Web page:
As the most risky of EA’s two big new IPs, the other being Dead Space, Mirror’s Edge already looks to have been a bit of a commercial disappointment. If that means that it doesn’t get a sequel, I think that will be a tragedy, because the thing that this fledgling series really needs is a second game to iron out the handful of flaws that this one has.
I’m reluctant to criticise it too much for its short length, both because it’s already cheap and because, as I’ve always said, I’d much rather have a brilliant six-hour game than a padded-out 20-hour one that outstays its welcome. As Sonic Team has no doubt discovered with its next-gen Sonic games, it gets expensive to model all these carefully balanced environments that players aim to blast through as quickly as possible. Would this have been a better game with a lengthening gimmick? That’s a definite no.
The combat is the other weak point and really all that keeps it from placing higher on the list. The game is at its best when you’re leaping across the rooftops and pulling off these leaps and vaults without breaking stride, and some slightly dodgy disarming and shooting – not that you should be doing that here – against increasingly tough enemies only takes away from it and really hurts the pacing. The time attacks could well be what justifies spending the money on this game, because seeing that a friend can get through a level a full minute faster than you is all the encouragement you’ll need to have another run.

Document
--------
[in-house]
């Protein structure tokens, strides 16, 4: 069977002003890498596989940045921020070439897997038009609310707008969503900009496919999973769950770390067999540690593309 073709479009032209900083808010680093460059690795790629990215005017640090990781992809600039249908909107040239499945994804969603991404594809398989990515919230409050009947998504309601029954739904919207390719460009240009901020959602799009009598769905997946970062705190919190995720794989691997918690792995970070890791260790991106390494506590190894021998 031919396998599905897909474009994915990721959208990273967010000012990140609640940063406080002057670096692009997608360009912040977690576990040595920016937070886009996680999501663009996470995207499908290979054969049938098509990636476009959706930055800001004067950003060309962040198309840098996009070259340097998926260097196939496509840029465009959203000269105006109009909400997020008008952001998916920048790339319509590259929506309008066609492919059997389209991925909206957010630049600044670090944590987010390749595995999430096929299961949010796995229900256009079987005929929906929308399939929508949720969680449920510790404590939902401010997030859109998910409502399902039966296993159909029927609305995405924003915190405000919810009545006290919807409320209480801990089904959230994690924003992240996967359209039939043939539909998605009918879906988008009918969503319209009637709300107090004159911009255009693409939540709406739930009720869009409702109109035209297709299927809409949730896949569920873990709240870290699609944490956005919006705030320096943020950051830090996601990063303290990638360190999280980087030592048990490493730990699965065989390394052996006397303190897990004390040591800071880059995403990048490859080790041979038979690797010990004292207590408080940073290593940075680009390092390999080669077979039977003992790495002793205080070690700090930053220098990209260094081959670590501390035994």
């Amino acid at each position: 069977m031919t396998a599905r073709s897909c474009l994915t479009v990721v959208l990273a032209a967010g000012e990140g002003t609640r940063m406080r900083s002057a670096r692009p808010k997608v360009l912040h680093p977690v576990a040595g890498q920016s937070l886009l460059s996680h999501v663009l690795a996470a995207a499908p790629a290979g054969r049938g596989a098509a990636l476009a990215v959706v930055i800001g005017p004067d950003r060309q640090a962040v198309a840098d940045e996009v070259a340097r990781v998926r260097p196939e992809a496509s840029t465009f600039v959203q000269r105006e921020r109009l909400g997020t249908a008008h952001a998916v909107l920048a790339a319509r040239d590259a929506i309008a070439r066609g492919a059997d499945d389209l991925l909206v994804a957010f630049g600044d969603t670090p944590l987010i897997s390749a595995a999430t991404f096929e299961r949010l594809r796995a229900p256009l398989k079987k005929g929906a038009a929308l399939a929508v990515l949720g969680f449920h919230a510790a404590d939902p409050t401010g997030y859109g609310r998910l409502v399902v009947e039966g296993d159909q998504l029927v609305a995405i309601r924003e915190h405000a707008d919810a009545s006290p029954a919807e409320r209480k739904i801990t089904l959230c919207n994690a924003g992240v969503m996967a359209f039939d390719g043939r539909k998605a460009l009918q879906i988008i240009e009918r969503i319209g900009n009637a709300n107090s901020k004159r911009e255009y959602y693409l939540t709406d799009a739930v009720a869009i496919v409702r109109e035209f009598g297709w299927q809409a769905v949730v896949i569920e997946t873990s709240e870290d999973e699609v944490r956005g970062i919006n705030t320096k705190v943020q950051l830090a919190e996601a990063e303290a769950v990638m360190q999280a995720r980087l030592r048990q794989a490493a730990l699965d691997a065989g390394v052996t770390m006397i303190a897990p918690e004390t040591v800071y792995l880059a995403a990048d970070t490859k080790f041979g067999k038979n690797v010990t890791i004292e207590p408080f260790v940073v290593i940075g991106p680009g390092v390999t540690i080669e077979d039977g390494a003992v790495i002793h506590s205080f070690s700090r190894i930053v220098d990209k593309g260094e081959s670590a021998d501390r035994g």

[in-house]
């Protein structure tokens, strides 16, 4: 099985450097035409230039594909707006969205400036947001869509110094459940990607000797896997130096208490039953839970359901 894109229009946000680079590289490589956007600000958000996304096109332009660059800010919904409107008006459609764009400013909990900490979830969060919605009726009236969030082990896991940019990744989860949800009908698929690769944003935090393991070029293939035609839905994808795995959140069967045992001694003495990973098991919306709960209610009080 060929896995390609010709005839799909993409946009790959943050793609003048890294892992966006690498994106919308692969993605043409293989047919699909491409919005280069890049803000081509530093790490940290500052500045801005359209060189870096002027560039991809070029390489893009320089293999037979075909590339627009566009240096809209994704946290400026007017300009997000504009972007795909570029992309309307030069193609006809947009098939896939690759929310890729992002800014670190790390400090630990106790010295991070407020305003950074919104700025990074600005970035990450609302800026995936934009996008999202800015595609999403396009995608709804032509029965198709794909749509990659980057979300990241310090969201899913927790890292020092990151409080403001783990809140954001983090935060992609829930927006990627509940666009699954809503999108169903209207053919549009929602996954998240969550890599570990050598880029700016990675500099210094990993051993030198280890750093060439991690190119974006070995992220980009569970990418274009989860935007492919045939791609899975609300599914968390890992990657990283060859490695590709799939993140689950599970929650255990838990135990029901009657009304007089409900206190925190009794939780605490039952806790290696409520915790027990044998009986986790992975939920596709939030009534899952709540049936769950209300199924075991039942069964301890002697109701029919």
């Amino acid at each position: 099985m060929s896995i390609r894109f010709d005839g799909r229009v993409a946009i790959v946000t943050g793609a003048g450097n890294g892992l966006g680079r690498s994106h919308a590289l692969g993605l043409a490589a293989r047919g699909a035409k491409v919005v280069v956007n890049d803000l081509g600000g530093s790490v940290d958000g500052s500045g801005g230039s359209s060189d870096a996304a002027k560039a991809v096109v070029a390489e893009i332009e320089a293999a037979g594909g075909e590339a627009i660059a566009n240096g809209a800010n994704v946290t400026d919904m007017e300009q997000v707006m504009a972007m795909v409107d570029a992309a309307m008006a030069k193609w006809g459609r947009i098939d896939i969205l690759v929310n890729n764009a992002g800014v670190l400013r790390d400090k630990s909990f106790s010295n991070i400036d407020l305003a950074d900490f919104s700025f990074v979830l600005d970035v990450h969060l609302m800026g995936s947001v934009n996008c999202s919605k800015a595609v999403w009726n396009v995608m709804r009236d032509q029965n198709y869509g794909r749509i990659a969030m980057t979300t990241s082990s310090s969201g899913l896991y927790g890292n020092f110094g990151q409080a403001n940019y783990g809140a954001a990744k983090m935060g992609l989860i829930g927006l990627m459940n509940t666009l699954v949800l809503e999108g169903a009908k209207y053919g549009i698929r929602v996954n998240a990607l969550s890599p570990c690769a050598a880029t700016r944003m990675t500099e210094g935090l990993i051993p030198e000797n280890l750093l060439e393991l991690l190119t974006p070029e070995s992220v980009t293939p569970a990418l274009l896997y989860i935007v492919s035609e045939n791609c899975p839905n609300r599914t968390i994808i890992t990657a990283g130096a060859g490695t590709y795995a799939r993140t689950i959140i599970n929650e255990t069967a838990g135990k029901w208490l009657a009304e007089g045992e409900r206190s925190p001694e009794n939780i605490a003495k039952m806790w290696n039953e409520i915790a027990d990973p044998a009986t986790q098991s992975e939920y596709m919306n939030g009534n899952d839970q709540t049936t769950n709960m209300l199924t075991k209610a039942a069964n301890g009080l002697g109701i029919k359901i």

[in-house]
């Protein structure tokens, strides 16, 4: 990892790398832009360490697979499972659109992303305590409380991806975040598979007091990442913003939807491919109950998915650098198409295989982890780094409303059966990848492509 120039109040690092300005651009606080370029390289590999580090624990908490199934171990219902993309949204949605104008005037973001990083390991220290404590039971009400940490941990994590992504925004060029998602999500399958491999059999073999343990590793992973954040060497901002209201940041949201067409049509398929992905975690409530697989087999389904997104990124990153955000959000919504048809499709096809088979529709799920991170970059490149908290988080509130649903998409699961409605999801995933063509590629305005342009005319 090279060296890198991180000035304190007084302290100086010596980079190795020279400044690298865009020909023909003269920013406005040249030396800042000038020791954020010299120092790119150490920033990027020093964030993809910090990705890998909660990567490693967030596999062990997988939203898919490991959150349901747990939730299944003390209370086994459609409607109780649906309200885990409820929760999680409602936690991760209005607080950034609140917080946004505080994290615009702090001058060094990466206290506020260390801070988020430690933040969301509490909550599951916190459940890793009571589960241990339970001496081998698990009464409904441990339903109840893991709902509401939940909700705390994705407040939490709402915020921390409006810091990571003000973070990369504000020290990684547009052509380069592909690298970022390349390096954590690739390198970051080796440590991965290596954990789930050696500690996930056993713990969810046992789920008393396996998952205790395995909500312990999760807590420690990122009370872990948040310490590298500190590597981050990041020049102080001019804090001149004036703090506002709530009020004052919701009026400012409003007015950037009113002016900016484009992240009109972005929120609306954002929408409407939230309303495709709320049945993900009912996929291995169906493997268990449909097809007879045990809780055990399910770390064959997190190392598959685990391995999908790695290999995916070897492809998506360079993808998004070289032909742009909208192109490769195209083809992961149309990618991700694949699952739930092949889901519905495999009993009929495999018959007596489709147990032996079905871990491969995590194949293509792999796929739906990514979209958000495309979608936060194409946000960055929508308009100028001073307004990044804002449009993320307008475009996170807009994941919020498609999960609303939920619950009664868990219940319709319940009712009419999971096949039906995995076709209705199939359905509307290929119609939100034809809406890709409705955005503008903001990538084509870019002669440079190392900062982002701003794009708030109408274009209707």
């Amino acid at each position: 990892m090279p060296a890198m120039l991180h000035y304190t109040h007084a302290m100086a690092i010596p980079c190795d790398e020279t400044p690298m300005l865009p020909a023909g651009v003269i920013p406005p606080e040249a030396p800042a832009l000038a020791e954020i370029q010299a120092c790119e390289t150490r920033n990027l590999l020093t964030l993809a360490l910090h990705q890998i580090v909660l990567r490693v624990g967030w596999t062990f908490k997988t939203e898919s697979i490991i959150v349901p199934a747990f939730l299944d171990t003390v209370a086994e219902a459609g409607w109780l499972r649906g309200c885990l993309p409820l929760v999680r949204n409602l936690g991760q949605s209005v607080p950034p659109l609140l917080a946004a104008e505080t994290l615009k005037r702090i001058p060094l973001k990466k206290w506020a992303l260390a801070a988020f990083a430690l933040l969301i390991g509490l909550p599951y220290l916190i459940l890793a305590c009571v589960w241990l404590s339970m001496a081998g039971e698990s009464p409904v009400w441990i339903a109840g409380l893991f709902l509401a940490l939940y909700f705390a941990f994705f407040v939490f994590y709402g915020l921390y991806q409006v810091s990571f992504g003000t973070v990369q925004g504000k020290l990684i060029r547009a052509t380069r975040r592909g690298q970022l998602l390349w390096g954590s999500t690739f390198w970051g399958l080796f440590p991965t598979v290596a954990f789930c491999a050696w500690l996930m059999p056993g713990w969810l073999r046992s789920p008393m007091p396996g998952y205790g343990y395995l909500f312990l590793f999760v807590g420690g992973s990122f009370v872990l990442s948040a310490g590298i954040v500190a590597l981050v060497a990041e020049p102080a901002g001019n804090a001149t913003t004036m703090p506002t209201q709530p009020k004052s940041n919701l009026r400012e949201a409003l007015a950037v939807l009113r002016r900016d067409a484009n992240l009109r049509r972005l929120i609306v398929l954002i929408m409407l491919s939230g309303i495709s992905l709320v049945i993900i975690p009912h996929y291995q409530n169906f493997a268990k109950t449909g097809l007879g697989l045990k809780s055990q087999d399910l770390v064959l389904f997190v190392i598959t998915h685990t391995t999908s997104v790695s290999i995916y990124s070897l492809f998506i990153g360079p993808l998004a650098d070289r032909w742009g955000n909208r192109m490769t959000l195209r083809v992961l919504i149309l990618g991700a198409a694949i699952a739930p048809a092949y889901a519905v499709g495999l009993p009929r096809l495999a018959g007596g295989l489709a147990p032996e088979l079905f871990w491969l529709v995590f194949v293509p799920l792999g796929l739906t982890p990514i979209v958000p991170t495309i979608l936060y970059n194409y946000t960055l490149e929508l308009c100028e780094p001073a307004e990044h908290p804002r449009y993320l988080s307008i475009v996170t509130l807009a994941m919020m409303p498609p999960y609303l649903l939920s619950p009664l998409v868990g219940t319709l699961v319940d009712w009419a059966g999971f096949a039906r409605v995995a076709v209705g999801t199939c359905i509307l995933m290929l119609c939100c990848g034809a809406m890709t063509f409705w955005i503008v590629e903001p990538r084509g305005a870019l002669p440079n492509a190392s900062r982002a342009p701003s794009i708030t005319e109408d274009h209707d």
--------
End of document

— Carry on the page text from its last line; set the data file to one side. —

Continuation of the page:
Those issues aside, Mirror’s Edge is a fabulous game. It’s one of those where you’ll just feel in tune with your character and know instinctively whether or not you can make a jump; the best at that since the almighty Crackdown. By the end, when you’re doing time attack runs, you’ll spot routes that you simply wouldn’t have seen the first time through because you’ve just become that much better at it.
And that’s why this needs a sequel. It’s a great game marred by some poor design decisions, and I hope that it made enough money to warrant another one with those kinks ironed out. It has the potential to be phenomenal.